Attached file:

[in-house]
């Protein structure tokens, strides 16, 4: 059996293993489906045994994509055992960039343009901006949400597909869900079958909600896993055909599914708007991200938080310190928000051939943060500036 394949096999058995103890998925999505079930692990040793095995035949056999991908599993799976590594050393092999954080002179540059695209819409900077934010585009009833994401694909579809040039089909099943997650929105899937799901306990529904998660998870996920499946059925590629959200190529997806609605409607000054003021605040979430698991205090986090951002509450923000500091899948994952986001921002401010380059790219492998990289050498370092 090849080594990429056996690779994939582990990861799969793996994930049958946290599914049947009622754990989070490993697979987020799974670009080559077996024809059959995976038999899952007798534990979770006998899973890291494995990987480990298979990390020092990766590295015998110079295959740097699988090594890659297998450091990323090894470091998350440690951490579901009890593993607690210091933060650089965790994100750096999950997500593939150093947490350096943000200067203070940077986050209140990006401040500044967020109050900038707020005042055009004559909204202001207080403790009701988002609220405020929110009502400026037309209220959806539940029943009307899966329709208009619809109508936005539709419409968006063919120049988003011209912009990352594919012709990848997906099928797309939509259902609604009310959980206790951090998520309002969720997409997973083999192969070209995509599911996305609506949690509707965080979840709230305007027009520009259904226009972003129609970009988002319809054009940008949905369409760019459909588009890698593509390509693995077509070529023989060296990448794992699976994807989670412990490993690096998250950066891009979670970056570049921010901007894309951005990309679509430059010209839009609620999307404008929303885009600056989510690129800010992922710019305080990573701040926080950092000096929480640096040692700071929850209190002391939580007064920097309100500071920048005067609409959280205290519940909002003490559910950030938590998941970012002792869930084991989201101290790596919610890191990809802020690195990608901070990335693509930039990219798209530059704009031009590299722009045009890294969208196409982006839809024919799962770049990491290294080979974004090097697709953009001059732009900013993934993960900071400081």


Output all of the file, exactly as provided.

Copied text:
[in-house]
């Protein structure tokens, strides 16, 4: 059996293993489906045994994509055992960039343009901006949400597909869900079958909600896993055909599914708007991200938080310190928000051939943060500036 394949096999058995103890998925999505079930692990040793095995035949056999991908599993799976590594050393092999954080002179540059695209819409900077934010585009009833994401694909579809040039089909099943997650929105899937799901306990529904998660998870996920499946059925590629959200190529997806609605409607000054003021605040979430698991205090986090951002509450923000500091899948994952986001921002401010380059790219492998990289050498370092 090849080594990429056996690779994939582990990861799969793996994930049958946290599914049947009622754990989070490993697979987020799974670009080559077996024809059959995976038999899952007798534990979770006998899973890291494995990987480990298979990390020092990766590295015998110079295959740097699988090594890659297998450091990323090894470091998350440690951490579901009890593993607690210091933060650089965790994100750096999950997500593939150093947490350096943000200067203070940077986050209140990006401040500044967020109050900038707020005042055009004559909204202001207080403790009701988002609220405020929110009502400026037309209220959806539940029943009307899966329709208009619809109508936005539709419409968006063919120049988003011209912009990352594919012709990848997906099928797309939509259902609604009310959980206790951090998520309002969720997409997973083999192969070209995509599911996305609506949690509707965080979840709230305007027009520009259904226009972003129609970009988002319809054009940008949905369409760019459909588009890698593509390509693995077509070529023989060296990448794992699976994807989670412990490993690096998250950066891009979670970056570049921010901007894309951005990309679509430059010209839009609620999307404008929303885009600056989510690129800010992922710019305080990573701040926080950092000096929480640096040692700071929850209190002391939580007064920097309100500071920048005067609409959280205290519940909002003490559910950030938590998941970012002792869930084991989201101290790596919610890191990809802020690195990608901070990335693509930039990219798209530059704009031009590299722009045009890294969208196409982006839809024919799962770049990491290294080979974004090097697709953009001059732009900013993934993960900071400081």